Falkirk Wheel, Panoramic view.

Falkirk Wheel, Panoramic view.
Image by Cameron Lyall, GNU license Wikimedia

15 June 2011

An Afternoon at the DCA (Part 2)

(Ikea Turbine)

After viewing the film, Arielle and I decided to explore the exhibits featured in the DCA. The first exhibit we happened upon, Read Thou Art, Read Thou Shalt Remain by Cara Tolmie, was cut short with a shared look of dissuasion. We quickly moved on to the next exhibit; Nina Rhode: Friendly Fire. We slowed our quick exit as we made our way into the large room, passing the curator, a twenty something with a toned down version of the popular look of dyed hair with random shaved and long sections. Unaccustomed to being able to participate in the process of finished art, we both tentatively made our way around the room, becoming bolder as we discovered what each piece could do.

The curator was friendly enough to instruct us on what to do with the first and most notable interactive piece called Gong. It involved a rope hanging off of a log situated between two saws still and dangerous above our heads. I pulled out my camera as Arielle pulled the rope gently to the left. Nothing happened. She tried again, pulling harder and we were both surprised as the log hit the saws with a resounding gong. Each piece in the room was simple and playful, from the C Major Harmonica to the Clowning. The largest piece in the room was called The Procurator, a piece that from far away looks like a mosaic of a temple but up close are actually used firework shells. The curator explained that the artist collected the firework shells the day after New Year’s Day in Berlin, Germany.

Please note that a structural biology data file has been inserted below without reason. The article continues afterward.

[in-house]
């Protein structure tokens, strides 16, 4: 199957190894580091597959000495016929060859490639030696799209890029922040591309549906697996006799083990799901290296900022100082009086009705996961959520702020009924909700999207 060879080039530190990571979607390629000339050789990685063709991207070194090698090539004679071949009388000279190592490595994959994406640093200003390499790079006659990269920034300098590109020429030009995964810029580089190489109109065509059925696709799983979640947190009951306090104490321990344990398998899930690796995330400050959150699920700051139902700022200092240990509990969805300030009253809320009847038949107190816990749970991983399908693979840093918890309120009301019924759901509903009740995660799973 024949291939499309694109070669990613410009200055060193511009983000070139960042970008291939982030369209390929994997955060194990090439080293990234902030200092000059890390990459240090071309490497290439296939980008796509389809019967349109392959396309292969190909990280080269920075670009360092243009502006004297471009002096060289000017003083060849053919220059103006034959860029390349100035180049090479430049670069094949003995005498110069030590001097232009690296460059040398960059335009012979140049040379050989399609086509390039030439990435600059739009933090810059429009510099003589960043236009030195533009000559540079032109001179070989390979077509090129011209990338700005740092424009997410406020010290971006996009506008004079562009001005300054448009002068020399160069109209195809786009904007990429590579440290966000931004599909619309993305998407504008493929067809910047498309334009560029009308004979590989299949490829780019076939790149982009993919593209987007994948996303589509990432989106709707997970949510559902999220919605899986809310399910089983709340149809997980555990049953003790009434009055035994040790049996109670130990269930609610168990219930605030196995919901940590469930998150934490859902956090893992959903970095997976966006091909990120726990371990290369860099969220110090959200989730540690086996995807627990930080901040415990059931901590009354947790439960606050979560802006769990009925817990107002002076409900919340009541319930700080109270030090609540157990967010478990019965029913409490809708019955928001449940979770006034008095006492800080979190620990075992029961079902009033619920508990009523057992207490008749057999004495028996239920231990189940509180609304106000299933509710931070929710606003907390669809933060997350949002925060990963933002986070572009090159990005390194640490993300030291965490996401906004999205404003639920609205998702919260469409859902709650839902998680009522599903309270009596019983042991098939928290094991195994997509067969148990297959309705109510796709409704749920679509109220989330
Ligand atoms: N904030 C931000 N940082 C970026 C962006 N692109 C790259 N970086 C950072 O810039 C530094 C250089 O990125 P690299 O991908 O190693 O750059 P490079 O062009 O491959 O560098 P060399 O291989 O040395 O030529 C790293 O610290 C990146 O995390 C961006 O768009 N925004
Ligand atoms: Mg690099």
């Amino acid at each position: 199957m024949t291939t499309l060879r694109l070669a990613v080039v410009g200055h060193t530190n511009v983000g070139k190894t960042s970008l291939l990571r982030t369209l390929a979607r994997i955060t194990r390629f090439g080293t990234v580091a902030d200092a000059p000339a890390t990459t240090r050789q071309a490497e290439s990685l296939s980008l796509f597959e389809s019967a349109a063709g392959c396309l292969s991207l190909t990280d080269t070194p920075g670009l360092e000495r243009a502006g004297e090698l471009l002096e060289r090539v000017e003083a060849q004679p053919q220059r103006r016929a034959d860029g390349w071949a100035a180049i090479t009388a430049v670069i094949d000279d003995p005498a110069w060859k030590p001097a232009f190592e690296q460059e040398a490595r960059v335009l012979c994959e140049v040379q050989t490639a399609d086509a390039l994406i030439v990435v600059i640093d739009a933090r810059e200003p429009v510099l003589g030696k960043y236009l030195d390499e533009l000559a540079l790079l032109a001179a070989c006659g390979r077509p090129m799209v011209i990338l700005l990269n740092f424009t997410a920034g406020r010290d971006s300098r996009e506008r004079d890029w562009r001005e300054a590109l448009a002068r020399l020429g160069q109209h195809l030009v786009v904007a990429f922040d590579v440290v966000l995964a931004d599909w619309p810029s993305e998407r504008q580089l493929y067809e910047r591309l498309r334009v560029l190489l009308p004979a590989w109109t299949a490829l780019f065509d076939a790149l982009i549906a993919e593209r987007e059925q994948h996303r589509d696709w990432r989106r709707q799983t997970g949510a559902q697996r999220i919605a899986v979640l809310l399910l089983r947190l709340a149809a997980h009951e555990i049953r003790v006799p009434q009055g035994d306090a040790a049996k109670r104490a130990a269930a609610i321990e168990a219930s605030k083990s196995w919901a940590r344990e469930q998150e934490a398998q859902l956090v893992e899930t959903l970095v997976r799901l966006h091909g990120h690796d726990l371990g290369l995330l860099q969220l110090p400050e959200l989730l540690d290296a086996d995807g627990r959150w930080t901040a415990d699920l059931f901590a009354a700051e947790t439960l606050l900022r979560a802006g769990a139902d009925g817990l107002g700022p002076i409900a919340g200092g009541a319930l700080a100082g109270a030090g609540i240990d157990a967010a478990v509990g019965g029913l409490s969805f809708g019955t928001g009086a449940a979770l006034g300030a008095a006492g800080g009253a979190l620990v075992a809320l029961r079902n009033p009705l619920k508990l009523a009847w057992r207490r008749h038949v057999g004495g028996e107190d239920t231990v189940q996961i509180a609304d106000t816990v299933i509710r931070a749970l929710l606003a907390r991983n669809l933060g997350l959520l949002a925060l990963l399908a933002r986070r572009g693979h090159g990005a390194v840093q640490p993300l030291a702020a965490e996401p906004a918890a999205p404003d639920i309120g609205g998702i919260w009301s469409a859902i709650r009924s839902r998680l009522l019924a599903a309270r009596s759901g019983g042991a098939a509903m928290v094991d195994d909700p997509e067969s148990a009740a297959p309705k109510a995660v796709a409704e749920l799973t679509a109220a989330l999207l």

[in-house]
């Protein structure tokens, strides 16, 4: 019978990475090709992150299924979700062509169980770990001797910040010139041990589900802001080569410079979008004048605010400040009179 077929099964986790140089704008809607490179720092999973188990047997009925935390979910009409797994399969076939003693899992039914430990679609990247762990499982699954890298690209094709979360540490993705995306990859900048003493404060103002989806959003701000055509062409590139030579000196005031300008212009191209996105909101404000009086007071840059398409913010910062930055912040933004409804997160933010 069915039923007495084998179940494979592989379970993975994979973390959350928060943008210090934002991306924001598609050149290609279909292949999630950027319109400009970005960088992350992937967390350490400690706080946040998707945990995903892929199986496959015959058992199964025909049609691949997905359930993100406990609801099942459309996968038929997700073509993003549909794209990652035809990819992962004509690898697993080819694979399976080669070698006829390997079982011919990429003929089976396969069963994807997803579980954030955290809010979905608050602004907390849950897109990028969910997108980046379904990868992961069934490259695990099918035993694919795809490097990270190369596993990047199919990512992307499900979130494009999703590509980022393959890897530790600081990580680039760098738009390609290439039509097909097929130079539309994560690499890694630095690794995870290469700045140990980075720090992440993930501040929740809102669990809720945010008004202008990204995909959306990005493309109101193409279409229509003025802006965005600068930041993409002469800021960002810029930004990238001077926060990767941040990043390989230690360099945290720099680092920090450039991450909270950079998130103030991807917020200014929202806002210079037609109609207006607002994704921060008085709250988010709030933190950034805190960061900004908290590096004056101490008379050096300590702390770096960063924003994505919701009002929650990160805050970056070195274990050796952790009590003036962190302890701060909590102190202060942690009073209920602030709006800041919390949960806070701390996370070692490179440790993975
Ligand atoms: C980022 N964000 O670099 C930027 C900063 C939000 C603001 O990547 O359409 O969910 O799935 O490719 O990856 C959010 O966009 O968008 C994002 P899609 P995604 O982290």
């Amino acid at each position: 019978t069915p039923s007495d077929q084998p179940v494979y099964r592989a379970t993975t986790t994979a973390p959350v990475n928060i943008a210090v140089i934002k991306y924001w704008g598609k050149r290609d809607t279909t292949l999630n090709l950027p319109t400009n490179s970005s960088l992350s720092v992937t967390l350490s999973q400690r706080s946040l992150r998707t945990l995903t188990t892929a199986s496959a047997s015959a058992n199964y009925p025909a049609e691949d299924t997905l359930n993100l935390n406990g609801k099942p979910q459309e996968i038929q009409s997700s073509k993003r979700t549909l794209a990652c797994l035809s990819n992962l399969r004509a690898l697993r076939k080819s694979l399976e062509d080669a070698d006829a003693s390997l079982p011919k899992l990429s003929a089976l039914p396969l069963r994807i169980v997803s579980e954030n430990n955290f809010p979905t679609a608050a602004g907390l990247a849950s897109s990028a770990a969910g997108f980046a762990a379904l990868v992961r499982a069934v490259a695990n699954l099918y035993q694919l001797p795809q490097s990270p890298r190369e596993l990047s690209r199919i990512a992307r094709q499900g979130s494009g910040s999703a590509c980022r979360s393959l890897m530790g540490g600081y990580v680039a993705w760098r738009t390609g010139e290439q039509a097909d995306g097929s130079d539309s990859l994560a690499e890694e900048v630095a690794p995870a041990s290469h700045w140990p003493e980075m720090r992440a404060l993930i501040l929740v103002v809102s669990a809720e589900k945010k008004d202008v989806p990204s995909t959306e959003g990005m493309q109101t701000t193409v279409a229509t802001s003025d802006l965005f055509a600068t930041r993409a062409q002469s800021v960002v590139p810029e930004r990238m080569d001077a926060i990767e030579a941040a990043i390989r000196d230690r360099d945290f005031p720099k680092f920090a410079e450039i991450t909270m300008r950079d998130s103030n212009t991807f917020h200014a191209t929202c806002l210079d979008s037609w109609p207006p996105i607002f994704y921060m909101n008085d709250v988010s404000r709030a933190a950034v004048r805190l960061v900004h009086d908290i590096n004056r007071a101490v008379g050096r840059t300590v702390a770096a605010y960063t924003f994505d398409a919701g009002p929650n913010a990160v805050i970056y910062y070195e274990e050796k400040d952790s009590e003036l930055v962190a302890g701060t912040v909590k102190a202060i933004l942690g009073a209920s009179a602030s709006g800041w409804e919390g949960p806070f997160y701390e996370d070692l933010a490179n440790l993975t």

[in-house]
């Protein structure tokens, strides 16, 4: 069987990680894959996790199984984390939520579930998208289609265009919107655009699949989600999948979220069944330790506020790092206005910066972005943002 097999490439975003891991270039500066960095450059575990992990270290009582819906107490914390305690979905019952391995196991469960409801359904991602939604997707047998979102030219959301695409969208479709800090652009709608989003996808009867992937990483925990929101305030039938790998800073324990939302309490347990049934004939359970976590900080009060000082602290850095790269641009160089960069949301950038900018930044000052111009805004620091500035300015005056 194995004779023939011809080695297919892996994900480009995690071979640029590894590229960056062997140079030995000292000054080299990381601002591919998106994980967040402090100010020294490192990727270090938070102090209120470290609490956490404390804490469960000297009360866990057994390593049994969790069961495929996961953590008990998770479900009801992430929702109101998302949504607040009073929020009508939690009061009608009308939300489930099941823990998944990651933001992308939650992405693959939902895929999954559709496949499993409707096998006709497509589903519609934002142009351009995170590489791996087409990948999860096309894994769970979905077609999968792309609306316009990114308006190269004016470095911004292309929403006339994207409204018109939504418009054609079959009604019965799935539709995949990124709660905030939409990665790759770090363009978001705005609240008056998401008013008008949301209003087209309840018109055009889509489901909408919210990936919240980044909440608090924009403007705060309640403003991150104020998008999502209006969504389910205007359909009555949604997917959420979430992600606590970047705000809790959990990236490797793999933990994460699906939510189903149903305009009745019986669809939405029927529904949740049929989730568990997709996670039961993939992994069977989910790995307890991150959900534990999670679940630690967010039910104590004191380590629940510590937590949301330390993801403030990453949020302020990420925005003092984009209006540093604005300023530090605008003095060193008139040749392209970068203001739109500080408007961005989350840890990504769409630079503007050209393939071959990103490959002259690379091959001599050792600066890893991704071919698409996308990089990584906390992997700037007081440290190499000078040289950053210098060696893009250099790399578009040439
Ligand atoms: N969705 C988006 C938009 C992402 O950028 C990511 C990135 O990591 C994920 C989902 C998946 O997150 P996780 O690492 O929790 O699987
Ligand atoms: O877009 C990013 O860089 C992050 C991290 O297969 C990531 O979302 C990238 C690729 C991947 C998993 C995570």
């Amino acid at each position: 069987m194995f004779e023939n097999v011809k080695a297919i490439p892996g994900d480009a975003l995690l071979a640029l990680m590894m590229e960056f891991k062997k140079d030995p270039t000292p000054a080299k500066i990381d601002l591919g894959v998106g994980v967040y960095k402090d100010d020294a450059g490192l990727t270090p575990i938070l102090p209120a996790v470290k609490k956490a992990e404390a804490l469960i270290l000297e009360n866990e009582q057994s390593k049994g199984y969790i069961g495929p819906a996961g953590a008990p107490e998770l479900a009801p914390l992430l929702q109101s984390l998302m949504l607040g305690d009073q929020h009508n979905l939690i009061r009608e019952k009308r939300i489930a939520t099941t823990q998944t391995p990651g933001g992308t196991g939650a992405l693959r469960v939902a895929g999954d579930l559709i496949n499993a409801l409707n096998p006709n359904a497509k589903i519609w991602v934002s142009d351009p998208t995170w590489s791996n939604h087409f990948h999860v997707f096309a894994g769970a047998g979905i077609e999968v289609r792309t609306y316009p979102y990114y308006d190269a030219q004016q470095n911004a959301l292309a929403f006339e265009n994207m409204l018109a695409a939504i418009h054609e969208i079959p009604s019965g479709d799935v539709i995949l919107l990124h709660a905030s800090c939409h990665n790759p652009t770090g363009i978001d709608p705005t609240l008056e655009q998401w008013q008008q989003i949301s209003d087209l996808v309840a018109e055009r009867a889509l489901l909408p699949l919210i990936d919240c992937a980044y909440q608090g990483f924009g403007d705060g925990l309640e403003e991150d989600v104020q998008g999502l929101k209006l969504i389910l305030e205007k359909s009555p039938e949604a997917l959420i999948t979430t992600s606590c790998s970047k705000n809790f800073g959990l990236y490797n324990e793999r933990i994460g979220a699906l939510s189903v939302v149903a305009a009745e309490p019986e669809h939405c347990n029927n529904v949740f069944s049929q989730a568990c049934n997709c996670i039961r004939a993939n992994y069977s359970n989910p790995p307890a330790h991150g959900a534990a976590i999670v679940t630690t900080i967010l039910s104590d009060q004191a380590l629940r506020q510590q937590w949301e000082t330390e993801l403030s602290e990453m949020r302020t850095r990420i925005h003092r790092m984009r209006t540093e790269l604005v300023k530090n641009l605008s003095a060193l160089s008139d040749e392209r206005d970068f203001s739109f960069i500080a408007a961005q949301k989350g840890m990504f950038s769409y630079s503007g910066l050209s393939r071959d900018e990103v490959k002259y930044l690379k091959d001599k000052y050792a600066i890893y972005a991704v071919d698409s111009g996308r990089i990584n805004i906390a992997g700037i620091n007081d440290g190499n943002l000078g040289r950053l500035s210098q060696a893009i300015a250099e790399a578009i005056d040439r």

Of course our trip wouldn’t be complete without at least one planking picture and I willingly obliged to plank in front of the art piece called Bin.

The Procurator

C Major Harmonica

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